Krikor Beledian is widely regarded as the most important poet writing in Western Armenian. A prolific novelist, essayist, and literary critic, he is the author of more than 30 volumes that have been published in the Middle East, Europe, Armenia, and the United States. Born in Beirut, Lebanon, and a long-time resident of Paris, for the last half-century Beledian has chosen to write almost exclusively in Western Armenian, a UN-designated endangered language. Since 1997, he has written a series of novel-length semi-autobiographical narratives exploring post-Catastrophe generations of Armenians in Beirut. “The Bridge”, an original text he wrote specifically for this volume, is similar in nature and is set in Beirut in the 1950s.
Taline Voskeritchian’s work, including translations of the modernist Armenian poet Vahe Oshagan, has appeared widely in the U.S., Europe, and the Middle Eat; she teaches at Boston University.
Christopher Millis is the author of four Off Broadway productions and five books of poetry, including translations from the Italian of Umberto Saba.
Voskeritchian and Millis’ co-translations of Mahmoud Darwish and Krikor Beledian have appeared in London Review of Books and Los Angeles Review of Books.
There is a landing here, a foyer, on the second floor of a stone-built house, here in the mountains above Beirut. A landing made of stone tiles where four doors keeps watch over this deserted space, silent and cold, in this traditional stone house. Here I spent my summers as a child. And here, now, 40 years later, on this same tiled landing, I am overwhelmed: in this deserted space, among the silence of the tiles, I see myself: a past and a present, intertwined, interrupted, torn, inseparable. How to begin?
I am child and I am running. Through woods, among dark thin trees, scattered pine cones; I am climbing, reaching for the lower branches, hoisting myself up, throwing down pine cones, picking berries from oversized berry stoops, clearing pathways of thorns, riding bikes on dirt, over hills, into rocks. I am running, always running.
I am running on pavement now with my best friend at my heels—we have fled school at lunch and are running downtown to find our favorite comic books; we are running past gardens with worn fences, strewn garbage, chaos and noise of cars, past the street hawkers, shoe salesmen, nail salons, men in neat suits and women in purple hats, past cinemas, restaurants; we are running, breathless and oblivious to the violence brewing all around us about to engulf the city.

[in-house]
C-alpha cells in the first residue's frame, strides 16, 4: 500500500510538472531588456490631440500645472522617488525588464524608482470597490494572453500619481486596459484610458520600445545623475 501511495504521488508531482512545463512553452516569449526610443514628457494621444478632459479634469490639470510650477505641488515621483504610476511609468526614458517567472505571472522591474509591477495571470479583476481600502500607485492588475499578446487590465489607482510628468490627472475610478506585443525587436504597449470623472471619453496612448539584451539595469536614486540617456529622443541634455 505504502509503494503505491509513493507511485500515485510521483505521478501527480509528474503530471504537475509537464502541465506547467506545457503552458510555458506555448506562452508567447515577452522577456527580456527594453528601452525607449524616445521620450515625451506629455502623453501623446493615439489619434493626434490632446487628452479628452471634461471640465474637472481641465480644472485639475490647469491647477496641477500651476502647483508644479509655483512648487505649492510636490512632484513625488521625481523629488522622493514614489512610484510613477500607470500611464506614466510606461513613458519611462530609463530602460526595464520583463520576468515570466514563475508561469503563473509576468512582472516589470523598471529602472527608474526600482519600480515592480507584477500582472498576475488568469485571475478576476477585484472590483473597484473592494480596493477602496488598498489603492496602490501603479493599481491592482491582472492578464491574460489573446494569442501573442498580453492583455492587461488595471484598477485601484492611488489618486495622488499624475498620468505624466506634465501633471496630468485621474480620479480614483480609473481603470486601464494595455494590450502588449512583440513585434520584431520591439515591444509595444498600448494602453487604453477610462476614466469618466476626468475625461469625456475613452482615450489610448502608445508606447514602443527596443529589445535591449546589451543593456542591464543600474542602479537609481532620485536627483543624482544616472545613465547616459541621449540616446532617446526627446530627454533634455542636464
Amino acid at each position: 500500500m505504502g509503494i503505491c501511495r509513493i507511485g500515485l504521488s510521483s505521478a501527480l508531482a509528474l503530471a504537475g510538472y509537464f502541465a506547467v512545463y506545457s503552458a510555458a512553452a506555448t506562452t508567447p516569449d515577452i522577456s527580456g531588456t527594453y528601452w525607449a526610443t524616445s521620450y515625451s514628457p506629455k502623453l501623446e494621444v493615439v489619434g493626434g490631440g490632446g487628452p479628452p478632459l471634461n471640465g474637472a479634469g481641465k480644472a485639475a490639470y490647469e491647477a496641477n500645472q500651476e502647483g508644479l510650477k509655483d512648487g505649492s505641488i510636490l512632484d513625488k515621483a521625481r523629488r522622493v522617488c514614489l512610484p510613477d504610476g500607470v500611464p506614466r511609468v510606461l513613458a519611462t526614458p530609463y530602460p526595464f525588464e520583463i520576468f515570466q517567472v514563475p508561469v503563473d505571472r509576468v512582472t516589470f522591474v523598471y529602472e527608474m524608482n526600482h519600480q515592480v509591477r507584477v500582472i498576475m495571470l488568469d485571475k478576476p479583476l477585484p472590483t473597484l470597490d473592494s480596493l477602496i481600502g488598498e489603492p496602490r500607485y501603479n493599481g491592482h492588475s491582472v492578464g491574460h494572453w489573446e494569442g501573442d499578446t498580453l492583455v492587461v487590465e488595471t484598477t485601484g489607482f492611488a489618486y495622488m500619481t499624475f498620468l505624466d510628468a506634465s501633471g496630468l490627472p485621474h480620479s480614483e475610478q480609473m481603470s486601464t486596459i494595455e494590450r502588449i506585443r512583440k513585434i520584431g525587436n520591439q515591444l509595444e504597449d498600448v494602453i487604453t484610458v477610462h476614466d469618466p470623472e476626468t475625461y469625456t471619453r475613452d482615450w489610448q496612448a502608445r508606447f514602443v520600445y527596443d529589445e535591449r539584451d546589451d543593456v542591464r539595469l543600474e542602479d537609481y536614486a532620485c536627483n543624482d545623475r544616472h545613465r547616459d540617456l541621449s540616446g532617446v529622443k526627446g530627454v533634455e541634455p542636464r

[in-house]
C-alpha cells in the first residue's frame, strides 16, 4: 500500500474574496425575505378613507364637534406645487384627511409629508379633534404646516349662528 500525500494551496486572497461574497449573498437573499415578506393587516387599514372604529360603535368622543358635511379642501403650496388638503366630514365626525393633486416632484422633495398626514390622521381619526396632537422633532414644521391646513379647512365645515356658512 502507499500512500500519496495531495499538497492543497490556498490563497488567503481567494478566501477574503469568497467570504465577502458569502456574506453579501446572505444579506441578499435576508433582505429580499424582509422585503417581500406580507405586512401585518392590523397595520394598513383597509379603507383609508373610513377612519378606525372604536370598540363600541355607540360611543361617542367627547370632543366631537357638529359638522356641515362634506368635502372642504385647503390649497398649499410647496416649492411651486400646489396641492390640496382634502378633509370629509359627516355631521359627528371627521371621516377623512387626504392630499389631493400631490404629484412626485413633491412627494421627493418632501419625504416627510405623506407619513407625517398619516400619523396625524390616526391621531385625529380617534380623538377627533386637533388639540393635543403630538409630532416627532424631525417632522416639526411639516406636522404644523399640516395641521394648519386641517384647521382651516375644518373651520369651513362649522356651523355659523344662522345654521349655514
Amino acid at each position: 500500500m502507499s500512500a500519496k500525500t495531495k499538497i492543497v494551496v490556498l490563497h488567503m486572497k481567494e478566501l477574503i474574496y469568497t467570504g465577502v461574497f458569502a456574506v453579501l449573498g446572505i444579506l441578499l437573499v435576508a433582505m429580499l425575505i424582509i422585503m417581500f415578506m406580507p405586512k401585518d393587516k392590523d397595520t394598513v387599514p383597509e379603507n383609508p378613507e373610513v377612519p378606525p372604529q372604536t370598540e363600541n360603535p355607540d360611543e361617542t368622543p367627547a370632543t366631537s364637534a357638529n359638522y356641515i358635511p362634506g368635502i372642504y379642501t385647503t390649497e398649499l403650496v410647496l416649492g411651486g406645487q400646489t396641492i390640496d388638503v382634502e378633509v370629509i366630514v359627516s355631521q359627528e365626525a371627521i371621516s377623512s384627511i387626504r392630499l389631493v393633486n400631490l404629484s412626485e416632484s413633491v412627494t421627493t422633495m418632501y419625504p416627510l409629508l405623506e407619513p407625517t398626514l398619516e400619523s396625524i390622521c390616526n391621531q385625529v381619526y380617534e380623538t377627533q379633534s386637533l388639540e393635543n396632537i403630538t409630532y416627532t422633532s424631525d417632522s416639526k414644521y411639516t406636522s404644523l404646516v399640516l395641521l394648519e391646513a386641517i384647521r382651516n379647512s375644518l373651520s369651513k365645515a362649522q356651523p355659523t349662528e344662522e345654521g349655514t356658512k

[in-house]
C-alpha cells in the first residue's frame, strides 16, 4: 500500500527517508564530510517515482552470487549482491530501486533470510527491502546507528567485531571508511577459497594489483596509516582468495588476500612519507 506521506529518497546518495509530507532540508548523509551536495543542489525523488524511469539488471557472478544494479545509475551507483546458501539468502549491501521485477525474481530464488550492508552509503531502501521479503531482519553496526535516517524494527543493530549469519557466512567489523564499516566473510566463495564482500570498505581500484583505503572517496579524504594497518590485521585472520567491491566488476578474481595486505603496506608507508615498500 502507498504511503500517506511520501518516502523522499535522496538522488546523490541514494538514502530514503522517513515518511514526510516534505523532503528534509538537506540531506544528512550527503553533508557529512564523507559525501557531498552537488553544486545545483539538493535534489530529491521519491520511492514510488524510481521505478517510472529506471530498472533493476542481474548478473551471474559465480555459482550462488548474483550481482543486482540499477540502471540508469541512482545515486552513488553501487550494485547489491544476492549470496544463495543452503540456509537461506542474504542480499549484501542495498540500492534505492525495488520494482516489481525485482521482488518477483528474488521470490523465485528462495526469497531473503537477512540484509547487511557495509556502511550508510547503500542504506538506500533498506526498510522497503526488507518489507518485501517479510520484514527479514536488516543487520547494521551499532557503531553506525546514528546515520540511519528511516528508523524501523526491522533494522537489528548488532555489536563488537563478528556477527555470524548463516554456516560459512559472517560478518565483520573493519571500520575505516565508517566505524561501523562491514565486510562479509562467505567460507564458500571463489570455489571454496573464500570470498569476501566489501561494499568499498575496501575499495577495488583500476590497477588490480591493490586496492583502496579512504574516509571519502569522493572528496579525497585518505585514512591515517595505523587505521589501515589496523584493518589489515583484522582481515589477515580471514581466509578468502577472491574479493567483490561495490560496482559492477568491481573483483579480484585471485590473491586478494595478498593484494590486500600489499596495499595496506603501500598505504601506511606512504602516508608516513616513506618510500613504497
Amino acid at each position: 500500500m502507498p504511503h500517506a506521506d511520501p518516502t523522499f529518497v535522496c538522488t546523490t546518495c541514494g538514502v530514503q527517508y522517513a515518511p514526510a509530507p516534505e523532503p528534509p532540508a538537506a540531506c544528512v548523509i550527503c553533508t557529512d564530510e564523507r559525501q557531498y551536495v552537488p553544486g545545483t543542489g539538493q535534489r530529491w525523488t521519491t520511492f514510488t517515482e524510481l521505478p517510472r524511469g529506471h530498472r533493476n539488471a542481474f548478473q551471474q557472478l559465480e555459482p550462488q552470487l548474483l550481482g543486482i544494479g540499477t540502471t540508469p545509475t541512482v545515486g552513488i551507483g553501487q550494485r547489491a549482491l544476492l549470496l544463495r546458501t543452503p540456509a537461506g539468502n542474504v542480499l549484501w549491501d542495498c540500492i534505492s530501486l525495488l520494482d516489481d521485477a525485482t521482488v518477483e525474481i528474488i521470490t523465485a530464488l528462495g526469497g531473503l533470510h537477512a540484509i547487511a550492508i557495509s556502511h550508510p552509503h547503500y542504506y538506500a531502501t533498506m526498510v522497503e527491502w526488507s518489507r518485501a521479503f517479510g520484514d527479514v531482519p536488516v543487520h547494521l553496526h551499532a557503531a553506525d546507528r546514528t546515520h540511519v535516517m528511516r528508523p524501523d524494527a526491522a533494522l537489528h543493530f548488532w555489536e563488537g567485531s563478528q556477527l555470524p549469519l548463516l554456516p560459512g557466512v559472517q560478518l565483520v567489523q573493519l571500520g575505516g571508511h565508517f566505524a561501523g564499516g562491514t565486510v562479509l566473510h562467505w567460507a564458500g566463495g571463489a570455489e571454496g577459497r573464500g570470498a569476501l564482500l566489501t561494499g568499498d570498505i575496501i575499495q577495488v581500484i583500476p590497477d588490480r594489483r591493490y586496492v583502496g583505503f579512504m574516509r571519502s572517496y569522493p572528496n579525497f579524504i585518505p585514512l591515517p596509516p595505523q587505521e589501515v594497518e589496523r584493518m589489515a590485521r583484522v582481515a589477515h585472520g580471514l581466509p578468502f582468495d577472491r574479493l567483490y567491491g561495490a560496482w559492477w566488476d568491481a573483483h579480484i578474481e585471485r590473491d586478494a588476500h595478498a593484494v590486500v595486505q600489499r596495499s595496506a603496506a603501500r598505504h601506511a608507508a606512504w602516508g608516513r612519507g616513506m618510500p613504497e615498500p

Now we are running as a family, in a taxi, speeding: my father tells us to get on the floor, we hear gunshots; we are careening down a deserted highway at ungodly speeds towards the airport.
Now years later I have returned to Beirut. To look for what? A beginning? An end? What possible narrative? To peer down a chasm of time: an abyss deepened by war, the ruins of a family, a gulf within the self. The civil war has created a new city yet it seems nothing has changed.
I see: narrow chaotic neighborhoods falling apart, crippled by generations of violence, external and internal; the rush of life, stench of kebab and trash, noise, dirt, wafting music and laughter. I see men, women, children, ghosts at once familiar and utterly foreign; a community, breathing and vibrant, defiant; a place, an incessant undying past.
I see: a diaspora, a community, a nation of exiles of the Catastrophe of 1915 who settled here in Beirut to re-build lives and homes; I see them here now and still: four generations on, still absorbing cascading wars, economic collapse and disasters, still connected to their far-off homelands of Western Armenia and Cilicia.
I hear a melodious resonant language—my own Western Armenian, a language on its death bed, trying to reach across an even greater abyss to its beginning; and an invisible subterranean violence that can rise like a typhoon at any moment.
I see myself.
I try to articulate a response to this space, my space and community through which I move, talk, eat, curse its history and marvel at its resilience and ability to live. I try to find a narrative. Or perhaps an end.
Ara Oshagan, 2021
Posts on Lenscratch may not be reproduced without the permission of the Lenscratch staff and the photographer.